Richard Mourdock's Todd Akin Moment

Outrage over Mourdock's comments about rape and abortion are completely justified.

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Indiana State Treasurer Richard Mourdock announces that he will be candidate for the U.S. Senate in the 2012 Republican primary during a campaign rally in Indianapolis, Tuesday, Feb. 22, 2011.

Was it an Akin moment?

Republican Indiana Senate candidate Richard Mourdock didn't go so far as to say that pregnancies don't happen in cases of "legitimate rape," as another Senate contender, Missourian Todd Akin did. But Mourdock stepped in it during a debate Tuesday when he explained why he opposed abortion in all cases, except when the life of the pregnant female is at risk, saying:

I know there are some who disagree, and I respect their point of view, but I believe that life begins at conception. The only exception I have to have an abortion is in that case of the life of the mother.

I just struggled with it myself for a long time but I came to realize: Life is that gift from God that I think even if life begins in that horrible situation of rape, that it is something that God intended to happen.

[See a collection of political cartoons on the Catholic contraception controversy.]

Democrats predictably jumped on the comment, calling Mourdock an "extremist" who is "out of touch" with Indianans. In a typical election year, the comments might cause a temporary furor. This year, when the Indiana race is unexpectedly close, when female voters are pushing back against rhetoric and policies they thought had been dispensed with 40 years ago, and when Akin has become not just a name, but a political term all on its own, the remarks by Mourdock are potent.

The National Republican Senatorial Committee stood by Mourdock, saying the candidate was merely pointing out that he believes life is a gift from God, and that of course, Mourdock does not believe God intends rape. Mourdock's campaign said much the same in a statement.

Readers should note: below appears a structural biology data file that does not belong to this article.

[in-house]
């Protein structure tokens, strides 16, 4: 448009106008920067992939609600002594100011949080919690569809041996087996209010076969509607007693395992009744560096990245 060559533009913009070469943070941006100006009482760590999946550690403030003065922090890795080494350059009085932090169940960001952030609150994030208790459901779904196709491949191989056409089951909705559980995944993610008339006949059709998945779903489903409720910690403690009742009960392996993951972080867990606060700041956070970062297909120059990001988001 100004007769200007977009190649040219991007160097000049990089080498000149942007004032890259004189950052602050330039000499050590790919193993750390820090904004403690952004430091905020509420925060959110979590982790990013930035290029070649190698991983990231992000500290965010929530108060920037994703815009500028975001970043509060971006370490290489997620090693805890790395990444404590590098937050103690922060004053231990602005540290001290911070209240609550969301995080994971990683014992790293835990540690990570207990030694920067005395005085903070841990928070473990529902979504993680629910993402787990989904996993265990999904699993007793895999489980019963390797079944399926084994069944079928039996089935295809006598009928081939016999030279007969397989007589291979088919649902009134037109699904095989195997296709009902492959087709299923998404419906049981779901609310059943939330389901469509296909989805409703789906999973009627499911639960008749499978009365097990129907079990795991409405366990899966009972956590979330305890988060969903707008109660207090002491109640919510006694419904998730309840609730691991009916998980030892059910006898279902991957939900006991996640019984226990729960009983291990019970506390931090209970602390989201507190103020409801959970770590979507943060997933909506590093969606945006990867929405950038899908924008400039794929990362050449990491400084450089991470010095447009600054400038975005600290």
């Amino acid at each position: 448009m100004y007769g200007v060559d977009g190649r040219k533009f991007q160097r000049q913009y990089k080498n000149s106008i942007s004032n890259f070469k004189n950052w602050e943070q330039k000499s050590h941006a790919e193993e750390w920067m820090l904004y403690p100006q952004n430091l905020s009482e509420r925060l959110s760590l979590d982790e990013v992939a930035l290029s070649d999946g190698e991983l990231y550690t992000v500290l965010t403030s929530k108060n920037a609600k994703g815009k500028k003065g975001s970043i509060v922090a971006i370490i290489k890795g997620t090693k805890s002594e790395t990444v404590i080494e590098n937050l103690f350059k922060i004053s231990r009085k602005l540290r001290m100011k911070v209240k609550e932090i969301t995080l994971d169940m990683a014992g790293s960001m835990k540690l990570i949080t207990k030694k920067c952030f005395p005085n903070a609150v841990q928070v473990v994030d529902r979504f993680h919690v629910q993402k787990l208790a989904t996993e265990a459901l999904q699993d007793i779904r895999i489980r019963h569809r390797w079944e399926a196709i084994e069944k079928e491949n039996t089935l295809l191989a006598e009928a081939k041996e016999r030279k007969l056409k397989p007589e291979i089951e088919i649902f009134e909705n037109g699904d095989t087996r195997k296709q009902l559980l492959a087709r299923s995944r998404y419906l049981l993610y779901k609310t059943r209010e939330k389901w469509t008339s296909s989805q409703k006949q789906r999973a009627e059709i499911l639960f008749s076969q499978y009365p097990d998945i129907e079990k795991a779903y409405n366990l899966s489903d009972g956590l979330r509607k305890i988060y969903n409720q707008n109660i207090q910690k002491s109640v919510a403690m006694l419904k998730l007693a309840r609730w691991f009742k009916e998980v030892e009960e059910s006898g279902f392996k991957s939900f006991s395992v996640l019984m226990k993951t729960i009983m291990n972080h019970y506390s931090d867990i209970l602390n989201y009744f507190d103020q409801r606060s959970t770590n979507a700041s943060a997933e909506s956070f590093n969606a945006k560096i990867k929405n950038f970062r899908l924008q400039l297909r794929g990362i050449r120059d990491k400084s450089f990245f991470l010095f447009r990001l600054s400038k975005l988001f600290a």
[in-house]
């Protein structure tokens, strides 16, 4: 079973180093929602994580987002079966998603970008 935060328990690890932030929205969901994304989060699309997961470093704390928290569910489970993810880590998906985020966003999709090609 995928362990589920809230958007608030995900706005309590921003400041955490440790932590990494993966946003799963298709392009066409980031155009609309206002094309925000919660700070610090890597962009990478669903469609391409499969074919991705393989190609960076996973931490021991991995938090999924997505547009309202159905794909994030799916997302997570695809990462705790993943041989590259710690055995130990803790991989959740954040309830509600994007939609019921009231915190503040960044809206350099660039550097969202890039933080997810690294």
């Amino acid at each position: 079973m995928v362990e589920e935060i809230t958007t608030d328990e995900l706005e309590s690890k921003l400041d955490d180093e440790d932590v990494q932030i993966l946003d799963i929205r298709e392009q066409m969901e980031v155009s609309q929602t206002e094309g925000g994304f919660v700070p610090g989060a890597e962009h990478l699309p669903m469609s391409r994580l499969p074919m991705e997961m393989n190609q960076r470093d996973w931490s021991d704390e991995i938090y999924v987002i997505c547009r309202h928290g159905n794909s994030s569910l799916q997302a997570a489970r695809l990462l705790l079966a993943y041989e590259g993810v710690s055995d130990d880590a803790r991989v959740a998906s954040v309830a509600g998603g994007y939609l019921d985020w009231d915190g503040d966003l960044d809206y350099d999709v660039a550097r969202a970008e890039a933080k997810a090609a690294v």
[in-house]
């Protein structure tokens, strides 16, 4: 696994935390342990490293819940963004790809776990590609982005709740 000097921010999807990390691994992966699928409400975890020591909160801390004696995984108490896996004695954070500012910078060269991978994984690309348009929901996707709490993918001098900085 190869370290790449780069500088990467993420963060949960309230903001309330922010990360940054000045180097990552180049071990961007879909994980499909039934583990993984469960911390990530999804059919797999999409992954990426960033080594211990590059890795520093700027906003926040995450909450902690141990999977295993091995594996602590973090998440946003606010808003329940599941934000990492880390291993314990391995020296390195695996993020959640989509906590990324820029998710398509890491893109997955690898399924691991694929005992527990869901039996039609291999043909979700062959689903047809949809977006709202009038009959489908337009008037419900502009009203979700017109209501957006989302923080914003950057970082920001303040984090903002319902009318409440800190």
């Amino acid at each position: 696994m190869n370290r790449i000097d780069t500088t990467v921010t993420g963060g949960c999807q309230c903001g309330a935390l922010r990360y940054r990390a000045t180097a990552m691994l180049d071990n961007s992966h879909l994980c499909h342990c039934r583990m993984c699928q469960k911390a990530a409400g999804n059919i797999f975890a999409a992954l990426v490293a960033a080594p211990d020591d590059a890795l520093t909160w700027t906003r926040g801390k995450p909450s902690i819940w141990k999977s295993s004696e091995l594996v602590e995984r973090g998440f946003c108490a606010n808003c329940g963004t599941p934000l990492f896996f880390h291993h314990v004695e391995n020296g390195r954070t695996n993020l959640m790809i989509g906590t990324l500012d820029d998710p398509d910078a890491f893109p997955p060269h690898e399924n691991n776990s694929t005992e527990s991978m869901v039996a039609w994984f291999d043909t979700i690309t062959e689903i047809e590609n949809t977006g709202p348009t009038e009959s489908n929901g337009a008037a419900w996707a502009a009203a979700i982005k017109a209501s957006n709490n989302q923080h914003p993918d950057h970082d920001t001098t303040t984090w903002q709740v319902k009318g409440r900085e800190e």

But the GOP should tread carefully. The National Republican Senatorial Committee called the Democratic response "faux outrage." There is nothing "faux" about it. An example of "faux outrage" is the absurd piling on against Tagg Romney for saying on a radio show that he wanted to "take a swing" at President Barack Obama when Obama was (very effectively) challenging Mitt Romney during the second debate. Suggestions of Secret Service inquiry were made. Really? Does anyone really believe that Tagg Romney is a threat to the president? After the third debate, when both candidates' families were onstage, the younger Romney and Obama were talking, with friendly arms reached. It appeared some kind of apology was made and graciously accepted. The outrage over the young Romney's initial comments was affected and ridiculous, particularly given the sincerely nasty remarks made in this campaign season across the board.

[See a collection of political cartoons on the Republican Party.]

But Mourdock's comments cannot be so easily dismissed. Defending a (nearly) all-inclusive anti-abortion stance has its difficulties, since it's hard for many to imagine putting a rape or incest victim through the trauma of delivering a child of an attacker. It's the same for people who oppose the death penalty, when they are asked if they even oppose it for mass murderers. The point is that true principle should stand up to even the most extreme circumstances. Had Mourdock said something like, "My heart goes out to any woman who suffers such a terrible attack, and I'm sure it must be doubly painful to carry the child of a rapist. But as wrenching as the situation is, I can't condone taking one life to ease the emotional pain of another, that might have worked. It still would not have been enough for many people who can't see putting a rape victim through that, but at least it would have been intellectually consistent. Opposing abortion in all cases except rape, incest, and when the life of the pregnant female is at stake isn't really a judgment on abortion. It's a judgment on how the pregnancy occurred, and by extension, a judgment of the woman for voluntarily having sex. So while opposing all abortions is a more extreme view in terms of its impact, at least it's pure in principle.

But Mourdock didn't say that, and that's where he could run into trouble. His remarks took the pregnant woman completely out of the picture, her pain and needs and desires erased by her status as incubator—even if her status as a potential mother comes from being assaulted. It's unimaginable that Mourdock doesn't feel compassion for a woman who is raped; that's not his problem here. His problem is that he talked about such women as though their lives matter not at all once another life is growing inside them. A lot of women oppose abortion, and even women who are pro-choice might vote for someone who disagrees with them on the issue, especially if other issues are paramount. But they are less tolerant of being insulted—something that is very clear in the gender gap in support for Akin vs. Democrat Claire McCaskill in Missouri. Mourdock's comment was, indeed, outrageous. And there's nothing faux about it.

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